John P. Hixon, right, along with attorney Cliff Valentine, left, exits the courtroom Tuesday after pleading no contest to reckless homicide in connection to the 2016 death of Ghouse Gulam at a Honda Research and Development facility.
(Journal-Tribune photo by Mac Cordell)
The man accused of killing a Honda contract worker has been convicted.
John P. Hixon, 51, of Columbus and formerly of Bellefontaine, pleaded no contest Tuesday to one count of reckless homicide. Common Pleas Court Judge Don Fraser found Hixon guilty.
The conviction was connected to the Jan. 4, 2016 death of Ghouse Gulam.
Hixon did not look up as he pleaded no contest to the charge. A no contest plea is an alternative to a guilty plea. In a no contest plea, the defendant neither disputes nor admits to doing the crime, but stipulates there is enough evidence to be convicted. A no contest plea has the same primary legal effects as a guilty plea, but cannot be used against a defendant in later civil or criminal proceedings.
Fraser ordered a presentence investigation and set sentencing for Jan. 18. Hixon could face as many as five years in prison.
Gulam, 61, of Lori Lane in Delaware, died as a result of “massive head trauma” according to the coroner’s investigator Jim Fish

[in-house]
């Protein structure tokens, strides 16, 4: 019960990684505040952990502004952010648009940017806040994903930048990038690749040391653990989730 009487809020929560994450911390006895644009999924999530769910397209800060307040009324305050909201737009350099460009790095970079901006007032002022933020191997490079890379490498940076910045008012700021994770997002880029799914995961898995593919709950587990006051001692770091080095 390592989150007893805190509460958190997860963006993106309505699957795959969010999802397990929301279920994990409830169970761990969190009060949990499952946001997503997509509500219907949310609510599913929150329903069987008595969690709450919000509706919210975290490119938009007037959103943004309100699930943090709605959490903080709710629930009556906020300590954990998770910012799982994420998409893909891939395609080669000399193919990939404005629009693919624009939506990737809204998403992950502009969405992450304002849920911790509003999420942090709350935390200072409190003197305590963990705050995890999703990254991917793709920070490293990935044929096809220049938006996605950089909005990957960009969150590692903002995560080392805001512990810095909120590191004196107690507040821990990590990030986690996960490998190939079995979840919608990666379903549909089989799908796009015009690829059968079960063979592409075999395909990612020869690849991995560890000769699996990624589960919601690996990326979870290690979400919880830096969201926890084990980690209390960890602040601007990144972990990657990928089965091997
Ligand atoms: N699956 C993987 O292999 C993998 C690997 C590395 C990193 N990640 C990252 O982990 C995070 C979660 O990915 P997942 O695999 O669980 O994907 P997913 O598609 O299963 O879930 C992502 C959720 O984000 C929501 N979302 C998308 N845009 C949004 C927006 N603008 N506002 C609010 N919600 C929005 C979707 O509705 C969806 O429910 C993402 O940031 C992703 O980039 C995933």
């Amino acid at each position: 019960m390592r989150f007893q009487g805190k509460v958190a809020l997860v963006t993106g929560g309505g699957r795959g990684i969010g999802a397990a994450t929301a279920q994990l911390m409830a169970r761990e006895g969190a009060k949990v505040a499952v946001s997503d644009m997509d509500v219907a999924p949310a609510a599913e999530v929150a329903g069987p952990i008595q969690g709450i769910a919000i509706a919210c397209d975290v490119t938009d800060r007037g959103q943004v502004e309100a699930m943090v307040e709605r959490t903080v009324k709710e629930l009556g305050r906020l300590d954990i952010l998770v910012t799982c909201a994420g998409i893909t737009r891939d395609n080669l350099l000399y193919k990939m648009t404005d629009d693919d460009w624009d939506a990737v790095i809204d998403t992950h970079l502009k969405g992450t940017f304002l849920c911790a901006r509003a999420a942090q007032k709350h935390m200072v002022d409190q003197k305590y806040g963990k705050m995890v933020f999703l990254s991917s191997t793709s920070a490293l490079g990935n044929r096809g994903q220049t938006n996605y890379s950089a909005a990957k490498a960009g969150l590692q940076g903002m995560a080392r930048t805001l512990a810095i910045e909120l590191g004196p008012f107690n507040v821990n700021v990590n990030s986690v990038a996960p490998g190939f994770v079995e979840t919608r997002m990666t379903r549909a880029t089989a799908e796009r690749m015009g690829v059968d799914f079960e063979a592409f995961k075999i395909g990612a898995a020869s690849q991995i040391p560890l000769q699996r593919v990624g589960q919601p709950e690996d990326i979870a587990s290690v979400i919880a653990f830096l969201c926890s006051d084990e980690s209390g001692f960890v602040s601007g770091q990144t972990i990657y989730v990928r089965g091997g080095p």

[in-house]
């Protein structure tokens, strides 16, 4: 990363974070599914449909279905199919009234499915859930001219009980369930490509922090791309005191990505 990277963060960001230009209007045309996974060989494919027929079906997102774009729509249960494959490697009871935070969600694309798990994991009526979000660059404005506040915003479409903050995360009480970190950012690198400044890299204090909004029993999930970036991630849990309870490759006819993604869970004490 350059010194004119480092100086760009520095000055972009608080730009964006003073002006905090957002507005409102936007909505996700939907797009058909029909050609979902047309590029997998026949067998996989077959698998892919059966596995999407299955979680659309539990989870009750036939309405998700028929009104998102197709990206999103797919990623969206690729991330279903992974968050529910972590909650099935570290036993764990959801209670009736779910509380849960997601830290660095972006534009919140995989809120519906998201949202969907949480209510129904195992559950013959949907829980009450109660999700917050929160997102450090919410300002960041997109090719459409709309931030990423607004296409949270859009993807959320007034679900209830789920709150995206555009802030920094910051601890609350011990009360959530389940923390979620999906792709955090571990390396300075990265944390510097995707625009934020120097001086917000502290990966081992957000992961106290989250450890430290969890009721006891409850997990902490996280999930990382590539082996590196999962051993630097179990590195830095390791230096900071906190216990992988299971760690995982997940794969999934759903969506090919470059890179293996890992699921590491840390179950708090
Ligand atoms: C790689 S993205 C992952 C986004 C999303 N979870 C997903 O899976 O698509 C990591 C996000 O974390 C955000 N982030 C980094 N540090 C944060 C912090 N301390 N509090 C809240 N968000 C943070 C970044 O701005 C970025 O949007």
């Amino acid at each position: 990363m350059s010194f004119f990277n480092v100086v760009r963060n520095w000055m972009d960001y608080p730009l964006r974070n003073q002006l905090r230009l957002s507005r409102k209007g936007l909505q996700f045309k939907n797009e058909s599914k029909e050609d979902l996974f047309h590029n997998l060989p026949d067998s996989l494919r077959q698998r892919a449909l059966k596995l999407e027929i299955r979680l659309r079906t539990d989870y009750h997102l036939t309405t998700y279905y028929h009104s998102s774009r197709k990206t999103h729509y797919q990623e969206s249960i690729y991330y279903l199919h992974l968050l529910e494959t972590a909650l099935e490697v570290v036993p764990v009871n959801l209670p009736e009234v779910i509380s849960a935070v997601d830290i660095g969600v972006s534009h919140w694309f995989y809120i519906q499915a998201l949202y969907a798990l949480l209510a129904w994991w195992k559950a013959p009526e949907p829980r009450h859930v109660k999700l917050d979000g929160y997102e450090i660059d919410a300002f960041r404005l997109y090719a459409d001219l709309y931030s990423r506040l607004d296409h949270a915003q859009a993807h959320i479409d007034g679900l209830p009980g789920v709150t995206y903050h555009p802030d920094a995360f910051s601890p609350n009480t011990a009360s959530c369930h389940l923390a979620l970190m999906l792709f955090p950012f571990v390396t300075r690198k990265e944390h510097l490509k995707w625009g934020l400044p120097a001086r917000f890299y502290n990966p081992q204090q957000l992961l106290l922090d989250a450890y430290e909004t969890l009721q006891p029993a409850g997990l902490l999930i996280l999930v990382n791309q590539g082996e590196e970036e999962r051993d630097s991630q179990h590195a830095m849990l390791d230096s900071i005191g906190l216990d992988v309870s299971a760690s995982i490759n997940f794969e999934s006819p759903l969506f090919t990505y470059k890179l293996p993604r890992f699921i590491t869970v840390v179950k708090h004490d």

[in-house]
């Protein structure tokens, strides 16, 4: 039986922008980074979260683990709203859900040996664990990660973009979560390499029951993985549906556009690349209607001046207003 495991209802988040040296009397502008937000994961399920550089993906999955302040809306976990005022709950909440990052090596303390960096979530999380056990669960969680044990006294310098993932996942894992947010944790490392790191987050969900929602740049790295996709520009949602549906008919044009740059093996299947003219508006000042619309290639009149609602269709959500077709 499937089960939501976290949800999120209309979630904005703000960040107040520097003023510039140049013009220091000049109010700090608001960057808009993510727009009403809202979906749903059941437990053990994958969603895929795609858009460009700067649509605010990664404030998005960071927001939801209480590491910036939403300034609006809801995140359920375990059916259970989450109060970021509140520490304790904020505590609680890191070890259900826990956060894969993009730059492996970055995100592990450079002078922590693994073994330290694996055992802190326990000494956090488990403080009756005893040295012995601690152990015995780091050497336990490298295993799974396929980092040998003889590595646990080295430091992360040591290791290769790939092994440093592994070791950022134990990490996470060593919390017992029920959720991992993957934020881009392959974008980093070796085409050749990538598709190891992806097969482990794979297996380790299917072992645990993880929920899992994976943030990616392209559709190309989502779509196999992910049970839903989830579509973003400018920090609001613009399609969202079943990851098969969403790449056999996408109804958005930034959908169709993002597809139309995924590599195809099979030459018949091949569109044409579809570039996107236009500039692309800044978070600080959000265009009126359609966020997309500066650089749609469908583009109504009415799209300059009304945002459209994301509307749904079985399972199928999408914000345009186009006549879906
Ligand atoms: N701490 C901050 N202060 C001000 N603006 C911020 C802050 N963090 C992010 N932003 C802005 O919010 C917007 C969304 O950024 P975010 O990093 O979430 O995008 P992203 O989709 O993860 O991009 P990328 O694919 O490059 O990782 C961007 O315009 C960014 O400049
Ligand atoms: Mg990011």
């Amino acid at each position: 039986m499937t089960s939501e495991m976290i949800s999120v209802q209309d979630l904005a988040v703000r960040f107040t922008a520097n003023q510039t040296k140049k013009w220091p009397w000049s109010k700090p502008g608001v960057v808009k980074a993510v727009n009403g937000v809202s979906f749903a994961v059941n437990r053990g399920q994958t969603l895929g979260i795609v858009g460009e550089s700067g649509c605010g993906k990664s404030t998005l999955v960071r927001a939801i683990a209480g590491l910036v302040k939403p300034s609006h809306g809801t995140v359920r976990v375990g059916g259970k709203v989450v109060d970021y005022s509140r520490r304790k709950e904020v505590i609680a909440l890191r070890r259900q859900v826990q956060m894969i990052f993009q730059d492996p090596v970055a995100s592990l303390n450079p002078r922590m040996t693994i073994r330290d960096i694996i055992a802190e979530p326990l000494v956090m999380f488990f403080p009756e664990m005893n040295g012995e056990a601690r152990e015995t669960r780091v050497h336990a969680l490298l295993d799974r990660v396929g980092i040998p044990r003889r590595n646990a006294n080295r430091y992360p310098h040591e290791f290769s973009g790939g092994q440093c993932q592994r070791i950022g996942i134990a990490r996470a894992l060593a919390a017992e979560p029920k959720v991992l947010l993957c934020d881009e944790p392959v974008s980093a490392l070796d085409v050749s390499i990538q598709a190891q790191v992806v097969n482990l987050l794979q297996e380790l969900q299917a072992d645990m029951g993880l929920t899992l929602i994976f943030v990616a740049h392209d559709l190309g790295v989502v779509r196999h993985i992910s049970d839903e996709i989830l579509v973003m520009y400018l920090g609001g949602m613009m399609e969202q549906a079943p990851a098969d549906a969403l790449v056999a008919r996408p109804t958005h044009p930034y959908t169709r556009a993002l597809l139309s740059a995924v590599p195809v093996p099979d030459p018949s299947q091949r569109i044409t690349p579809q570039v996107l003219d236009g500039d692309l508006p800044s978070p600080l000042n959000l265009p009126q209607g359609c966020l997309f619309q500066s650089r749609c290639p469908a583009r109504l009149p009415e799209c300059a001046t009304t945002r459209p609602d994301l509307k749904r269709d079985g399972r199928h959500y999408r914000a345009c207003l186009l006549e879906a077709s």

Gulam was a contract worker at the Ohio Center, a Honda Research and Development facility.
Gulam reported to work just before 6 a.m. on the day he died. He was walking inside a lighted crosswalk on a causeway, intended for pedestrians, between buildings on the campus.
Hixon was using the forklift to move a trash bucket when he hit Gulam in the head.
“John Hixon continued to drive the forklift forward, approximately 20 feet, dragging Mr. Gulam’s body under the forklift. Mr. Hixon suspected he had ran over a bag of trash,” Union County Prosecutor Dave Phillips told the judge.
Phillips said Hixon was reckless in operating the forklift. He said Hixon was driving at an unsafe speed, did not stop at the stop signs, drove even though he could not see and failed to yield at the breezeway even though he knew workers were coming into the area.
On-site emergency personnel responded immediately along with Liberty Township Fire personnel. He was taken to Memorial Hospital where he died. Gulam was declared dead at 7:35 a.m.
According to training manuals, the forklift was to be driven backwards if the front load obstructed the view forward. Additionally, the tines of the forklift were too high according to the manual.
Hixon told officials he had stopped at the cross walk, looked both ways and honked his horn before crossing.
Phillips said witnesses reported that Gulam was within the crosswalk and was walking appropriately. The witness said they never heard a warning horn, though Hixon said he blew it before going through the crosswalk
Witnesses said Hixon was to be off work in two minutes and was “in a hurry” because he did not want to wait for a delivery vehicle.
“Mr. Hixon was observed on video to have ran six other stop signs that date,” Phillips said.
The prosecutor said witnesses were prepared to testify that Hixon had been reckless in the past and had been notified of the dangerous behavior.
Phillips has aid he does not believe Hixon, a contractor and not a Honda employee, was impaired by drugs or alcohol at the time he allegedly hit the victim.
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